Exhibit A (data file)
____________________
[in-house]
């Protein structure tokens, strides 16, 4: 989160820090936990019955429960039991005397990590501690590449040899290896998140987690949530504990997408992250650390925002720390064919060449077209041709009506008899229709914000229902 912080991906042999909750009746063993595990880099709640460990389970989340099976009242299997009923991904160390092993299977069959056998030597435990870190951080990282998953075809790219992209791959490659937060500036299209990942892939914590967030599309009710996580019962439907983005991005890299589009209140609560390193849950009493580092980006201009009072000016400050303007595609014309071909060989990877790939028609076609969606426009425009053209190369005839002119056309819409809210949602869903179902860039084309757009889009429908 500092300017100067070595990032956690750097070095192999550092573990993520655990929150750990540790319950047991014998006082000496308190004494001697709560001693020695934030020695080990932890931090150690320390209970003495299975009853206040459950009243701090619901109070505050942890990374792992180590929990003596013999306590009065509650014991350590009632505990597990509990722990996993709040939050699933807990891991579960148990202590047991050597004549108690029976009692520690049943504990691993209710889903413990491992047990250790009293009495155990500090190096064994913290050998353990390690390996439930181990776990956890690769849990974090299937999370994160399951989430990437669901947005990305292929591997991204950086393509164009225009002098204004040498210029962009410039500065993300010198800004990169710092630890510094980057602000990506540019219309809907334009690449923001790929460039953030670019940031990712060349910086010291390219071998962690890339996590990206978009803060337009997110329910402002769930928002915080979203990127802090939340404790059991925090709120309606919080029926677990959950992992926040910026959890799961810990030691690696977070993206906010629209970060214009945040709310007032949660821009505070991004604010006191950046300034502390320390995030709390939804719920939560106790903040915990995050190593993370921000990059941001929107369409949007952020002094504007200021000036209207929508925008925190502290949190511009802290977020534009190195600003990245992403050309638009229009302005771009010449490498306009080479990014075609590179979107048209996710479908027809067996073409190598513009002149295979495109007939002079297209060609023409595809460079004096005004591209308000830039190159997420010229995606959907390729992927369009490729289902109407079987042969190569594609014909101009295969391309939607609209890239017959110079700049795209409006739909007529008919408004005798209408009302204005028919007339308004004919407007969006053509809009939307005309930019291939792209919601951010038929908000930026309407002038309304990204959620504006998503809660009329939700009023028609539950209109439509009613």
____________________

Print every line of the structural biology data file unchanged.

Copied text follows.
[in-house]
């Protein structure tokens, strides 16, 4: 989160820090936990019955429960039991005397990590501690590449040899290896998140987690949530504990997408992250650390925002720390064919060449077209041709009506008899229709914000229902 912080991906042999909750009746063993595990880099709640460990389970989340099976009242299997009923991904160390092993299977069959056998030597435990870190951080990282998953075809790219992209791959490659937060500036299209990942892939914590967030599309009710996580019962439907983005991005890299589009209140609560390193849950009493580092980006201009009072000016400050303007595609014309071909060989990877790939028609076609969606426009425009053209190369005839002119056309819409809210949602869903179902860039084309757009889009429908 500092300017100067070595990032956690750097070095192999550092573990993520655990929150750990540790319950047991014998006082000496308190004494001697709560001693020695934030020695080990932890931090150690320390209970003495299975009853206040459950009243701090619901109070505050942890990374792992180590929990003596013999306590009065509650014991350590009632505990597990509990722990996993709040939050699933807990891991579960148990202590047991050597004549108690029976009692520690049943504990691993209710889903413990491992047990250790009293009495155990500090190096064994913290050998353990390690390996439930181990776990956890690769849990974090299937999370994160399951989430990437669901947005990305292929591997991204950086393509164009225009002098204004040498210029962009410039500065993300010198800004990169710092630890510094980057602000990506540019219309809907334009690449923001790929460039953030670019940031990712060349910086010291390219071998962690890339996590990206978009803060337009997110329910402002769930928002915080979203990127802090939340404790059991925090709120309606919080029926677990959950992992926040910026959890799961810990030691690696977070993206906010629209970060214009945040709310007032949660821009505070991004604010006191950046300034502390320390995030709390939804719920939560106790903040915990995050190593993370921000990059941001929107369409949007952020002094504007200021000036209207929508925008925190502290949190511009802290977020534009190195600003990245992403050309638009229009302005771009010449490498306009080479990014075609590179979107048209996710479908027809067996073409190598513009002149295979495109007939002079297209060609023409595809460079004096005004591209308000830039190159997420010229995606959907390729992927369009490729289902109407079987042969190569594609014909101009295969391309939607609209890239017959110079700049795209409006739909007529008919408004005798209408009302204005028919007339308004004919407007969006053509809009939307005309930019291939792209919601951010038929908000930026309407002038309304990204959620504006998503809660009329939700009023028609539950209109439509009613």